The performances are uneven, with the supporting cast generally better than the leads. TV heartthrob Bukharov (Russian TV series MAROSEIKA 12) and internationally known Oksana Akinshina (LILJA4EVER, THE BOURNE SUPREMACY) look appropriately wide-eyed in the right places, neither of them leaves much of an impression. The purported love story between them feels pat due to being underdeveloped plot-wise. Since this is Russia's first LOTR-style fantasy and the genre is very alien to Russian cinema, some sequences feel downright awkward in terms of acting. Also a bit gawky is the very noticeable use of facial close-ups, presumably in order for the film to subsequently play well on the small screen.
One of the more memorable performances was that of the matronly Nina Usatova as the leader of the savage Kharyuk people, whose lands Helen's entourage has to cross to reach her betrothed. Usatova steals every scene in that sequence, which is somewhat obviously played for comic relief.
Nevertheless, the film acquits itself well by stretching its comparatively shoestring budget to the limit. It looks similar to a $40 $50 million Hollywood film. The cinematography is atmospheric, well lit and generally melds well with the computer-generated effects. CGI use is rather sparing compared with something like LOTR, but then this is not only because of budgetary constraints. The filmmakers didn't cut corners on things like extras and sets. The film features around 1800 costumed extras, and nine different "large" sets were built, the most spectacular of these being Galirad, which covered 5 kilometers square on a Mosfilm studio backlot. The film also makes use of numerous on-location forest sequences shot in Slovakia. CGI is used mostly in the background in establishing shots and the level of CGI use builds up slowly, until going full-bore in the closing magical battle sequence. The battle scenes of are varying quality some are quite clear and easy to follow, while others are pretty sloppy and a blur of swords and grunts. The fighting is not very gory and would probably earn the film a PG-13 rating in the U.S.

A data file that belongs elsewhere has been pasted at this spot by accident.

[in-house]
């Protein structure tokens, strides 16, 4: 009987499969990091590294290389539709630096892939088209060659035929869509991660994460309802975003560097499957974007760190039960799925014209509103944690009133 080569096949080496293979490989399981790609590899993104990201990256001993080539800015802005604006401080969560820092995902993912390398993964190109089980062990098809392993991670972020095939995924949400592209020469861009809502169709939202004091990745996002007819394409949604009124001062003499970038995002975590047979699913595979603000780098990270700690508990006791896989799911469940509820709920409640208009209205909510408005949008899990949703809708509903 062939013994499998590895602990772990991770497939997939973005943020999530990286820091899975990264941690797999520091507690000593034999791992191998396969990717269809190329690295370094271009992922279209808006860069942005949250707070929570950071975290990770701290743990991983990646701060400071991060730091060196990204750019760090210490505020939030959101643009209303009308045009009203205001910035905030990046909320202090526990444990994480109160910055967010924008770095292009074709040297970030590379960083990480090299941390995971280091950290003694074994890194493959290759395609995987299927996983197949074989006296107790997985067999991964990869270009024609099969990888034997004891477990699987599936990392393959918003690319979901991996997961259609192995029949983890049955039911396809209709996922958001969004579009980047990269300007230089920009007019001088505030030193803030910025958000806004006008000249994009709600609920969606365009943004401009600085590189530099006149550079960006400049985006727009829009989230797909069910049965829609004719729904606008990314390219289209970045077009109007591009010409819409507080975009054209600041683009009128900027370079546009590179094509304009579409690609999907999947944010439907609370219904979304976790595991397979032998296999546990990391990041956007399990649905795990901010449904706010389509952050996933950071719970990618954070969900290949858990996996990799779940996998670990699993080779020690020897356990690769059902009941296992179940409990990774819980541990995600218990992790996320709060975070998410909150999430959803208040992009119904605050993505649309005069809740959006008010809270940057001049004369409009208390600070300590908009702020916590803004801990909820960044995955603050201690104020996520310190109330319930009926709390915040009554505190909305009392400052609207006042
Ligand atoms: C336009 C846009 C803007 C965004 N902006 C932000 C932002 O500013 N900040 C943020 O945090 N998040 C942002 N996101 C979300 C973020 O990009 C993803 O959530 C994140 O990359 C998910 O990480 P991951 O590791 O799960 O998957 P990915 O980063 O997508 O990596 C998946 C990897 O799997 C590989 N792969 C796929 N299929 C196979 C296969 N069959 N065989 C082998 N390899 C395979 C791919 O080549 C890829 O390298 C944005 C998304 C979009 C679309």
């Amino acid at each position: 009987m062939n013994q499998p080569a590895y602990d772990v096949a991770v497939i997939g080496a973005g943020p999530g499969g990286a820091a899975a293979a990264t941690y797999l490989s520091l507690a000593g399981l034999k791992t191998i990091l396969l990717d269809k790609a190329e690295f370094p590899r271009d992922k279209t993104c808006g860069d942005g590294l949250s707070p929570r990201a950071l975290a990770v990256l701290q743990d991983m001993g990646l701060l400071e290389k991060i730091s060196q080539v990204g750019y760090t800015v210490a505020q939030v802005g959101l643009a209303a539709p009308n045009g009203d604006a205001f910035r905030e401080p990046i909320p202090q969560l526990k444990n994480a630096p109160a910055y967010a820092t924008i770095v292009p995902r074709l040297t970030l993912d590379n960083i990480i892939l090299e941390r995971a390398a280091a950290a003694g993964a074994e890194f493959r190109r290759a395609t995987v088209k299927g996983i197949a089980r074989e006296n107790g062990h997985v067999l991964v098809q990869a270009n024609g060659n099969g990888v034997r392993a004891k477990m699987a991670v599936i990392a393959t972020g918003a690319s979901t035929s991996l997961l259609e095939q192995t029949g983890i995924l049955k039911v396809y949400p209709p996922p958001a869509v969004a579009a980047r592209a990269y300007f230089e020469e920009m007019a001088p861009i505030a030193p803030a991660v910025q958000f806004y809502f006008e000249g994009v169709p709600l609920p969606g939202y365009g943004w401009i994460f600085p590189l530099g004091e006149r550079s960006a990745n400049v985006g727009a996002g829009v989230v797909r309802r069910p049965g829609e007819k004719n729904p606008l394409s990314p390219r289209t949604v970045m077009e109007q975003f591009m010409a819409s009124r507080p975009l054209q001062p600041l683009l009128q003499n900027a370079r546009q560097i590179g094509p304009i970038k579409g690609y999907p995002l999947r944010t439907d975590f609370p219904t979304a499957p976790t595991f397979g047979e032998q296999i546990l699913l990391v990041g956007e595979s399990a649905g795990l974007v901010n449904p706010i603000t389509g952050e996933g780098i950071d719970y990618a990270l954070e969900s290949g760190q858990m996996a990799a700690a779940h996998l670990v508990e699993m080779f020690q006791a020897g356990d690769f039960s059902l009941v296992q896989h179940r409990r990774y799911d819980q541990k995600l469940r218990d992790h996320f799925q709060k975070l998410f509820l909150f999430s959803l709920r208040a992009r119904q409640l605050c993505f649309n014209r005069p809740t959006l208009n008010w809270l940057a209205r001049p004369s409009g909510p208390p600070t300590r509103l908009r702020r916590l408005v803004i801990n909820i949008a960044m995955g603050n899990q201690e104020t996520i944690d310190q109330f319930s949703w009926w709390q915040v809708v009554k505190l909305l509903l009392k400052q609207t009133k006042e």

The film's unique and exotic look, which draws on an amalgam of some never-before-seen elements from Slavic archeology, makes it a novelty item. Wolfhound looks positively Scythian with his long hair, beard, scars and animal-hide costume. Helen's red beaded wedding dress was painstakingly created from 3000 individual parts. The bat sidekick is a first, and its CGI is very accomplished nearly impossible to tell that the bat was not real. A healing process used by a white wizard to remedy some near-fatal wounds is also thus far one-of-kind. It uses heat provided from the campfires and the three healing sequences (one of them repairing the bat's wing) elicit a sense of wonder.
Outside of Russia, the film should benefit from the post-Lord-of-the-Rings renewed interest in the fantasy genre and the general curiosity about Russians' take on the genre.